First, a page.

Cornerstone of Liberty: Property Rights in 21st Century America

Cornerstone of Liberty: Property Rights in 21st Century America

Aside from being the title of a book, this is an excellent 1.5 hour symposium on property rights and the consequences of progressivism hosted by the CATO Institute.

Part of the discussion centers on the little known and hardly remembered case of Nebbia v. New York where Mr. Nebbia was jailed for daring to sell milk for less than nine cents a quart to poor mothers during the depression, in disobedience to the “Milk Control Board.” He sold two quarts of milk and a 5-cent loaf of bread for 18 cents. The price-fixing, then as now, was a direct result of progressive meddling in the free market resulting in violent strikes, heavy property damage and two deaths, not to mention punishing those who could ill afford it.

In his defense, Mr. Nebbia said, “I sell a bottle of milk at what the law says. At that price I make a good profit–so good, that to my best customers . . . I give a loaf of bread free and still make money.”

Not good enough for the Milk Control Board. In one of the low points in American history, the case went to the state supreme court where Nebbia was found guilty.

The Nebbia case focused primarily on the question of due process. In a long line of decisions extending back into the nineteenth century, the United States Supreme Court had severely restricted the power of state governments to regulate wages, hours, and prices on the grounds that such action deprived citizens of their property without the due process of law required by the Fourteenth Amendment. Although the Court admitted the right of states to control businesses “affected with a public interest,” it had narrowly interpreted this phrase so that, according to a 1932 decision, “the production or sale of food or clothing cannot be subjected to legislative regulation on the basis of a public use.” 55 This statement seemed to preclude government control of Nebbia’s retail milk prices, but lawyers for the state argued that the importance of milk in the human diet made the general welfare dependent on its production. Thus the fixing of prices to ensure a steady flow of milk constituted a valid exercise of the state’s police power, especially when limited to an emergency period of one year. 56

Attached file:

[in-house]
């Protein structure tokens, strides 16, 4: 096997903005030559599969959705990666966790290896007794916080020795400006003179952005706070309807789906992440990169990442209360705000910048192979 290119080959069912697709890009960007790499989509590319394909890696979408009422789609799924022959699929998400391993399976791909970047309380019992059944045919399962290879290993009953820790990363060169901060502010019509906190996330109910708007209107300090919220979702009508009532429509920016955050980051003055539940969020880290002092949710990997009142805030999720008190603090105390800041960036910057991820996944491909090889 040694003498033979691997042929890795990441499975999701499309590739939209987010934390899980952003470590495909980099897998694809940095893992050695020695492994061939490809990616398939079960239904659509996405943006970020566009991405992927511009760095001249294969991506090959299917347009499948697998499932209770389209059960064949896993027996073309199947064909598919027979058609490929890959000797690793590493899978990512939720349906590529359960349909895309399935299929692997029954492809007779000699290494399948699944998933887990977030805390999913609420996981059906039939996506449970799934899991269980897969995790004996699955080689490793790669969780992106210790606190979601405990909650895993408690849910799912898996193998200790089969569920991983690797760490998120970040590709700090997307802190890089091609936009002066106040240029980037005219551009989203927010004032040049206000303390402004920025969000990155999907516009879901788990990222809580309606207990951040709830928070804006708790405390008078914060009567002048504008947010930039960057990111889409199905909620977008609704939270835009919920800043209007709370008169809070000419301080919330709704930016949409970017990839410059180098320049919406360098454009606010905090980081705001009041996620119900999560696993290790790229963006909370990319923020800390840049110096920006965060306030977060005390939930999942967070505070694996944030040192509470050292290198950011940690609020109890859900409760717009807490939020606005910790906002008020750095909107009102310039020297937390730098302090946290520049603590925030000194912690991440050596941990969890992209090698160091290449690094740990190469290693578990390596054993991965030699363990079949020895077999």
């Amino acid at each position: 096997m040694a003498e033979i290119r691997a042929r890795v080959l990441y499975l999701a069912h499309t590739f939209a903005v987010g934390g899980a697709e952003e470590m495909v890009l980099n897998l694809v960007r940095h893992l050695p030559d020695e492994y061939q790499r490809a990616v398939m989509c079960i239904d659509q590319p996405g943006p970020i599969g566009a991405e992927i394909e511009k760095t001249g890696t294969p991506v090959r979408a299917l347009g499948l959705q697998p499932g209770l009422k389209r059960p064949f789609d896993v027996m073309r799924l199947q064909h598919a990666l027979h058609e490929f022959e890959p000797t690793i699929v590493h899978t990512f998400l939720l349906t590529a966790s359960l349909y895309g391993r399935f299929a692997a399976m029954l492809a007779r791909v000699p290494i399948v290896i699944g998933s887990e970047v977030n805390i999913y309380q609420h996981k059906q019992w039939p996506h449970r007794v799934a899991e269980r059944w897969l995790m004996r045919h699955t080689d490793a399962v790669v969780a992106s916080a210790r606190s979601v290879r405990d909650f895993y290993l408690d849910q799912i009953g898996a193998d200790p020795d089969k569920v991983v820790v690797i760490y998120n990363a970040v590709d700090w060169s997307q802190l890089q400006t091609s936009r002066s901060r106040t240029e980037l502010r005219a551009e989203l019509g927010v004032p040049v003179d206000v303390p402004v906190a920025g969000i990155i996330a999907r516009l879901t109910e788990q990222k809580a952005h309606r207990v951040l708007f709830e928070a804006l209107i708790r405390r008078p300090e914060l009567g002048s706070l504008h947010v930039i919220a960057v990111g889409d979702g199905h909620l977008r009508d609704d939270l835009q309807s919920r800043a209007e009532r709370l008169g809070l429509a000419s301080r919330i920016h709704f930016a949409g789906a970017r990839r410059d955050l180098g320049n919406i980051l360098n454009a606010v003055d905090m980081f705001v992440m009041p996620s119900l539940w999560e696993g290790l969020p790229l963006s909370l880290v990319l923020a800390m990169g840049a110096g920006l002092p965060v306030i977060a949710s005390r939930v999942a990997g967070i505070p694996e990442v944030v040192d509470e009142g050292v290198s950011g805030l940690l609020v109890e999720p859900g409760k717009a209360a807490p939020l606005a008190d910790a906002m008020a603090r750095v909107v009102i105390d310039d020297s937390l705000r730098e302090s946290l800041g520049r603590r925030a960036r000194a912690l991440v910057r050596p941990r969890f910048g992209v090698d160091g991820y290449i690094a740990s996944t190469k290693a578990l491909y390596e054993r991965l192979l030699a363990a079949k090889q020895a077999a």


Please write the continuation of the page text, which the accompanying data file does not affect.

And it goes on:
On July 11, 1933, the New York Court of Appeals upheld the conviction of Nebbia by a vote of five to one. Speaking for the majority, Chief Judge Cuthbert W. Pound noted that an earlier generation probably would have condemned the milk control law

as a temerarious interference with the rights of property and contract . . . [and] with the natural law of supply and demand. But we must not fall to consider that the police power is the least limitable of the powers of government and that it extends to all the great public needs; that constitutional law is a progressive science; that statutes aiming to establish a standard of social justice, to conform the law to the accepted standards of the community, to stimulate the production of a vital food product by fixing living standards of prices for the producer, are to be interpreted with that degree of liberality which is essential to the attainment of the end in view . . . and that mere novelty Is no objection to legislation.